SARASOTA, Fla - A Sarasota stepmother accused of killing her 11-year-old stepdaughter by tying her to a board and duct taping her mouth came face-to-face in court Thursday with the girl's biological mother.
Misty Stoddard is facing felony first-degree murder charges and aggravated child abuse charges in the death of Melissa Stoddard.
Misty testified in her own defense.
"I found not only the scissors, [but] multiple knives hidden in her room, and I had concerns for my daughter sleeping in there," testified Misty regarding Melissa's alleged behavior.
Misty told jurors she was not aware her husband, Kenneth Stoddard, Melissa's biological father, bought the wooden board Melissa was tied to.
She also testified that her husband only revealed the purchase when he forced her to use to the board to act out his sexual fantasies.
"Yes," replied Misty when asked if that is why her DNA was on the wooden board.
Misty also alleges her husband choked her and hit her while she was tied to the board.
She said her husband also used the board to punish Melissa.
"He brought the board in and put her on it, and I did not approve," Misty said.
Misty told jurors she planned to leave her husband and to take the children with her.
Lisha Stoddard, Melissa's biological mother, provided tearful testimony for about 40 minutes.
"No," replied Lisha when prosecutors asked her if she ever gave permission for her daughter to be tied.
She gave the same response when asked if she gave Misty power of attorney or permission to take Melissa to the doctor.
During Lisha's testimony, Misty wept several times.
Defense attorneys argued that Kenneth Stoddard was solely responsible for making decisions regarding Melissa's care. They say Misty is not responsible for her stepdaughter's death.
Kenneth Stoddard is facing aggravated child abuse and tampering with evidence charges. His case will go to trial later this year.
Jurors also heard from the pediatrician who treated Melissa.
"No," responded Dr. Patricia Blanco when asked if she ever told Misty and Kenneth to duct tape Melissa's hands.
Blanco also testified that she never told the Stoddards to restrain the girl in any way.
The medical examiner also testified.
He told jurors he is standing by his ruling that Melissa died as a result of homicide, specifically an obstructed airway consistent with gagging.
He also noted the girl had lacerations on her arms consistent with ligatures.
Defense attorneys called Daniel Goffinet, Melissa's former teacher at Oak Park School, to the stand around 2:30 p.m.
Goffinet described Melissa as a "handful" and testified she had to be sent home several times due to her behavior. However, Goffinet said most of the autistic students in his class required the same attention.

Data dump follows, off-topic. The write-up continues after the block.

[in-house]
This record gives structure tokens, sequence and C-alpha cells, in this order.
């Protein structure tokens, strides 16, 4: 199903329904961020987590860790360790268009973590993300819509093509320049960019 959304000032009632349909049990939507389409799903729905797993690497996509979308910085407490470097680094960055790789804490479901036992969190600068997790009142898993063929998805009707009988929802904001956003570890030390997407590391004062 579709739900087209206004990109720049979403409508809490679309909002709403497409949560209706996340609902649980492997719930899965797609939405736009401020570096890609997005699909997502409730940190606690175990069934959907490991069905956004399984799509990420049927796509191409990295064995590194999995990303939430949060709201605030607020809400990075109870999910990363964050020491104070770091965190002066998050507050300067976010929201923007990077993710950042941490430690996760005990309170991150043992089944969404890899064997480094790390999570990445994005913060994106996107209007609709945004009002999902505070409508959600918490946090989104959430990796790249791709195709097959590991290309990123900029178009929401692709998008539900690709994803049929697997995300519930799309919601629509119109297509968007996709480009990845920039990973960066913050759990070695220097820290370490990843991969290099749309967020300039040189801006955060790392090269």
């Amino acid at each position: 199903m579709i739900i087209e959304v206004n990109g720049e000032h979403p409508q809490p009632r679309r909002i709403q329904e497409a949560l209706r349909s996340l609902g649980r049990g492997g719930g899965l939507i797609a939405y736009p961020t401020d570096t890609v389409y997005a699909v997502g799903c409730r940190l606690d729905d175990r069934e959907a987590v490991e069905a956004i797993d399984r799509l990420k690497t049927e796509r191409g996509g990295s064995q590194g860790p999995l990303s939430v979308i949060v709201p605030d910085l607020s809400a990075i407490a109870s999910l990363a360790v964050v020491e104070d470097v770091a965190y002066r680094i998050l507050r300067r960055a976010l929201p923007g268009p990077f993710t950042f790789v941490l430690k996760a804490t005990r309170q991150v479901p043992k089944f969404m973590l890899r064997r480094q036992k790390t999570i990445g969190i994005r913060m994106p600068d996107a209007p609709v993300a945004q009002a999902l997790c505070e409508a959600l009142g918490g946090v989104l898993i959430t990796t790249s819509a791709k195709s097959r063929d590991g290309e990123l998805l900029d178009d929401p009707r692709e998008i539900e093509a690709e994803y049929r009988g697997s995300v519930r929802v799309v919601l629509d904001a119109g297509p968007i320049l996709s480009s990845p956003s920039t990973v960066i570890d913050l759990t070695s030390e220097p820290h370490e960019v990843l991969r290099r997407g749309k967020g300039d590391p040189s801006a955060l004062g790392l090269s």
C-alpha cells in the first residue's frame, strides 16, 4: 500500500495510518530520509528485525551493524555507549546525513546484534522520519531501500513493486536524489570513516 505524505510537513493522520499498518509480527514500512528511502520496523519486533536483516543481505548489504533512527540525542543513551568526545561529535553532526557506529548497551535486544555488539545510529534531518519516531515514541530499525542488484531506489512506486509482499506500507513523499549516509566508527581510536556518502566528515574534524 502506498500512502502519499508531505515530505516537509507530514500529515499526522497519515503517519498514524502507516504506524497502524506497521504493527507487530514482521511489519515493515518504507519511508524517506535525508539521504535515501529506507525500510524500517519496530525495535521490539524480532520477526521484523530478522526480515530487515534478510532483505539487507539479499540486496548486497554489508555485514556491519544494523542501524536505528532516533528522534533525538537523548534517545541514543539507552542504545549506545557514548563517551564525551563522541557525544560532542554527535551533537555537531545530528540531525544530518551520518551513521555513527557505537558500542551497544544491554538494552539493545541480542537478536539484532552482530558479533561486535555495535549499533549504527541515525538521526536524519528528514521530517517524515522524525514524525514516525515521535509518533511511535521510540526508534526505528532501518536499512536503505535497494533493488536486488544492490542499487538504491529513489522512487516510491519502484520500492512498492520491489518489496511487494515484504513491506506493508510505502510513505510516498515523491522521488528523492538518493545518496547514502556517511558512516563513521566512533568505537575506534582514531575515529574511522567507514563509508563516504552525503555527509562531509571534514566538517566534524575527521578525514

"She would take things from other students, mostly food," said Goffinet.
According to Goffinet, he did have discussions with both Misty and Kenneth regarding Melissa's behavior. He added that he never saw any visible bruises on Melissa and that she appeared healthy when she entered his class.
Prosecutors pointed out during cross examination that Melissa was receiving excellent marks and her behavior was excellent right before she was "abruptly" pulled out of school the week before Thanksgiving 2012.
Jody Smith was the defense's second witness.
Smith is a social worker at Oak Park School.
When Melissa left school, Smith testified she visit the Stoddard family at their home to find out why. Smith said when she went to the home Melissa was not there but was told she was with her father and given an explanation as to Melissa's absences.
"Melissa's behavior was so intense she could not get her down the road to the bus," said Smith.
Smith said Misty was overwhelmed taking care of and meeting Melissa's demands. Smith offered to find additional help for the Stoddard family.
Prosecutors contended that Smith failed Melissa because she did not physically see Melissa, which was the purpose of the home visit. Smith testified that she never entered the Stoddard home and was stopped at the front door by Misty.
"I was not concerned at that time," Smith testified when asked if she was concerned about Melissa's safety.
The defense recalled Detective Northfield to the stand next.
Northfield was the lead detective on this case.
Defense attorneys peppered her with questions regarding the jailhouse informant who testified Stoddard confessed to the killing when they shared a cell in December 2012.
"She had information I couldn't believe she had," said Northfield.
Again, defense attorneys brought up the credibility of Barbara Whitehead, the jailhouse informant, pointing to her 25 felony convictions for fraud, forgery and grand theft.